Georgetown University has facilitated a new protocol between Nike, Inc. and the Worker Rights Consortium (WRC), a monitoring group, as a part of a new licensing agreement between the university and Nike. A new contract for the production of Georgetown apparel was signed Friday and upholds the principles of the university’s licensee code of conduct. The associated protocol ensures the WRC’s independent access to Nike factories that produce collegiate apparel.
In June, Georgetown and its Licensing Oversight Committee (LOC) started working with Nike and the WRC, a labor rights monitoring group for colleges and universities, on the protocol and a new licensing contract. The university allowed its previous licensing contract with Nike to expire on Dec. 31, 2016 after a series of student protests culminated in an overnight December sit-in in University President John DeGioia’s office.
Student protesters were concerned with workers rights abuses and labor conditions in Nike’s overseas factories, specifically the Hansae factory in Vietnam. The WRC reported on local labor law and university licensee code of conduct violations in the factory in 2016. Nike had ceased facilitating independent WRC access to the factory in October 2015, only allowing visits in conjunction with other monitoring groups.
In December 2016, Nike spokesperson Sabrina Oei wrote, “We respect the Worker Rights Consortium’s (WRC) commitment to workers’ rights while recognizing that the WRC was co-created by United Students Against Sweatshops, a campaigning organization that does not represent the multi-stakeholder approach that we believe provides valuable, long-lasting change.” The university agreed verbally after the sit-in to not sign a new licensing contract without independent WRC factory access.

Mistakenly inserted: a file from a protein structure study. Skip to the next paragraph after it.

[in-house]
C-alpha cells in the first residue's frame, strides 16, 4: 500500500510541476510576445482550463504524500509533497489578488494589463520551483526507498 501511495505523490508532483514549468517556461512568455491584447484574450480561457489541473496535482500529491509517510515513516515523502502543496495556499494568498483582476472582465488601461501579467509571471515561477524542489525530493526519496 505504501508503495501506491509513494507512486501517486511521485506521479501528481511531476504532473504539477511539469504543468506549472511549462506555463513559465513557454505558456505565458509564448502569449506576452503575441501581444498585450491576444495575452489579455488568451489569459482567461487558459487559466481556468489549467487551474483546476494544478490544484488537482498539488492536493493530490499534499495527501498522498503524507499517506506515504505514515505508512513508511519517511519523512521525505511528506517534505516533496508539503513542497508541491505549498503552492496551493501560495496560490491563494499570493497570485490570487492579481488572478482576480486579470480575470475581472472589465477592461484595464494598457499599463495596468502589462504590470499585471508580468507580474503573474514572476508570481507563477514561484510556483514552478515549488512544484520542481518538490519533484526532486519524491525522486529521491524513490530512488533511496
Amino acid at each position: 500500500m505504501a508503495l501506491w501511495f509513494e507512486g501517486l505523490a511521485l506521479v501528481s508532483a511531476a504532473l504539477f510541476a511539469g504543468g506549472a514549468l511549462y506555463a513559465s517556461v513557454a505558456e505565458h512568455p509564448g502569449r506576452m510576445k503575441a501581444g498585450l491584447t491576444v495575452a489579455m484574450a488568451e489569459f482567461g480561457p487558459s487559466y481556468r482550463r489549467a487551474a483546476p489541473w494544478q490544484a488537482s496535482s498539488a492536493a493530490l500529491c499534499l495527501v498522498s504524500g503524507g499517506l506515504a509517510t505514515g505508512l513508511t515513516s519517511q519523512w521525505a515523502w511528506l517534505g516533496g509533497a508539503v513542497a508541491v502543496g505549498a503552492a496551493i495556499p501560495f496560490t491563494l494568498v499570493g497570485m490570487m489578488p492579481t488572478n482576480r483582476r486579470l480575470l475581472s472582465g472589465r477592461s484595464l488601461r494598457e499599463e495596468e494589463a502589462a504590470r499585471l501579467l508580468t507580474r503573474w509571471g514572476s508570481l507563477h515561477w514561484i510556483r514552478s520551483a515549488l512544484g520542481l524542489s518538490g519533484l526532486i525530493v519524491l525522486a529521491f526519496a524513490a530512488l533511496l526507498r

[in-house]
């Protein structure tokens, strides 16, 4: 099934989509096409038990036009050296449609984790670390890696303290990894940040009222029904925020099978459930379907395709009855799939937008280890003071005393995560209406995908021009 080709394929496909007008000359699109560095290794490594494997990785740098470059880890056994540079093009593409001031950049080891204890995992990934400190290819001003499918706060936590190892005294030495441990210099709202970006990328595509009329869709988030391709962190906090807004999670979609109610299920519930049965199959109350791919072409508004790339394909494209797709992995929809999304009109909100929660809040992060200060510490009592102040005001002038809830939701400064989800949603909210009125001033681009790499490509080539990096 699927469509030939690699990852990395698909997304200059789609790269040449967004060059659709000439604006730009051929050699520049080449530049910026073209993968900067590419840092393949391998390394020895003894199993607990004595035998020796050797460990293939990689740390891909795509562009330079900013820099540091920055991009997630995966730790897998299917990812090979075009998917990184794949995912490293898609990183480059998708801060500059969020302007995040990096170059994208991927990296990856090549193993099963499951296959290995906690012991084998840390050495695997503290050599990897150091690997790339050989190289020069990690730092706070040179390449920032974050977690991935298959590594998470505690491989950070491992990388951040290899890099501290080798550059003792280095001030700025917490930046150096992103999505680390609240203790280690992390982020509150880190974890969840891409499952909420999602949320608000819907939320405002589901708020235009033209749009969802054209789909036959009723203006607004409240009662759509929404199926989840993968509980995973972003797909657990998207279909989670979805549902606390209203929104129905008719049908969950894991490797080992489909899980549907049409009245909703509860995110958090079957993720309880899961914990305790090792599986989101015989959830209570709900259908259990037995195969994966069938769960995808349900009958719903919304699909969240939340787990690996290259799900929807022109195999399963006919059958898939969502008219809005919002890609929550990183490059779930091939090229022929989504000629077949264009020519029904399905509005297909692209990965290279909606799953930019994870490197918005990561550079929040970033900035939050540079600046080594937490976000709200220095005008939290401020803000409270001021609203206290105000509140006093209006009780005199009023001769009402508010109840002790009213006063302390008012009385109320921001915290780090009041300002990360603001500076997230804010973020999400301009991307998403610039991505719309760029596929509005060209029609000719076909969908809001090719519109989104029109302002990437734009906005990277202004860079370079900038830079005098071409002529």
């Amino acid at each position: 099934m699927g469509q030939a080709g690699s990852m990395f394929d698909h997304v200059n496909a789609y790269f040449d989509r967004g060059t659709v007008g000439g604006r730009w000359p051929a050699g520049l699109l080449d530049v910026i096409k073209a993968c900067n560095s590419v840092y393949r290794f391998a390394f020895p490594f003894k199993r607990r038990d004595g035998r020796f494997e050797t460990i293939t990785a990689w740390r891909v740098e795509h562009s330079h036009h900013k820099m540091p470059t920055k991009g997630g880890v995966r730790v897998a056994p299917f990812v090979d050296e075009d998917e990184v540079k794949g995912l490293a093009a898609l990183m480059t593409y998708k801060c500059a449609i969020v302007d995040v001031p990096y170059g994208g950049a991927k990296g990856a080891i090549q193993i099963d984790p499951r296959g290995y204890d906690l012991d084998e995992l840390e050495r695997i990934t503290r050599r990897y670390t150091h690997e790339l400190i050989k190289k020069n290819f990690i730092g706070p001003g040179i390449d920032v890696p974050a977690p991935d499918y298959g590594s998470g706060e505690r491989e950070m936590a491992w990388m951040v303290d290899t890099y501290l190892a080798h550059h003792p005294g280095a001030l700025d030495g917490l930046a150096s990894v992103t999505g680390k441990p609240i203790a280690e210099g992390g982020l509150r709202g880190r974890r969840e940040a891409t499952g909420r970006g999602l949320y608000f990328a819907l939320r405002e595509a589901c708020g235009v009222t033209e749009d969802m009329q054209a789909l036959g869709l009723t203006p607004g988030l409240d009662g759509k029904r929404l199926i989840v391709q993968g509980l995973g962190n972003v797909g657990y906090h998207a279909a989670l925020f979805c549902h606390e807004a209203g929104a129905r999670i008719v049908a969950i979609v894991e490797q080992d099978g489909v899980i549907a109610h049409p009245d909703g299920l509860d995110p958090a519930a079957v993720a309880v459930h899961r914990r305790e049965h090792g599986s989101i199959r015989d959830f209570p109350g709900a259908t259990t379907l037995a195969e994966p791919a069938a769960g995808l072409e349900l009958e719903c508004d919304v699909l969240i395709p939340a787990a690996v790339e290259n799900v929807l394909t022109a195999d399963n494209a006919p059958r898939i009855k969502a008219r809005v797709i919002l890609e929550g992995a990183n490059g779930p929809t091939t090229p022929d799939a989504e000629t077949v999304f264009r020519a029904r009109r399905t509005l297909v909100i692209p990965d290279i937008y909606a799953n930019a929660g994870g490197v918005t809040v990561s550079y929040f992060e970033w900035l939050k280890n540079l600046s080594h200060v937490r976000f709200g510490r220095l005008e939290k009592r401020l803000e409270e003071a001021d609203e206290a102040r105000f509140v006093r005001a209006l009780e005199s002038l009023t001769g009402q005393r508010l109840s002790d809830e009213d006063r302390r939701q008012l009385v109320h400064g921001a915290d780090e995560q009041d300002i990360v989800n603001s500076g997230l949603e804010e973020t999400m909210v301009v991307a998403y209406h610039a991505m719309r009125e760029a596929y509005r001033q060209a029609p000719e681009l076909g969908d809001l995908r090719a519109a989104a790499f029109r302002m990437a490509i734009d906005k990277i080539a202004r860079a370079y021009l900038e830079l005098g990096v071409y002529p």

While Nike has not signed the university’s licensee code of conduct, they have now agreed to adhere to the IMG College Licensing’s (IMGCL), labor code standards and additional provisions. The IMGCL, a trademark licensing agent, conducts retail license agreements for Georgetown.
According to Cal Watson (COL’ 07), chair of the LOC and assistant vice president of public affairs and business policy, any differences between the university’s licensee code of conduct and the IMGCL’s labor code standards are covered in the new protocol.
“Under the terms of the protocol, Nike will facilitate access to its collegiate supplier factories for the WRC to investigate working conditions, in our role as a monitor for universities and colleges,” the WRC said in a press release. “The protocol will also facilitate the WRC’s work with Nike, when violations are identified, to achieve remediation.”
The Georgetown Solidarity Committee (GSC), who organized the student sit-in last year, released a statement on their Facebook page today praising the new agreement. “We are optimistic that this will provide momentum for students across the country to continue to pressure their own institutions and take this victory nationwide.”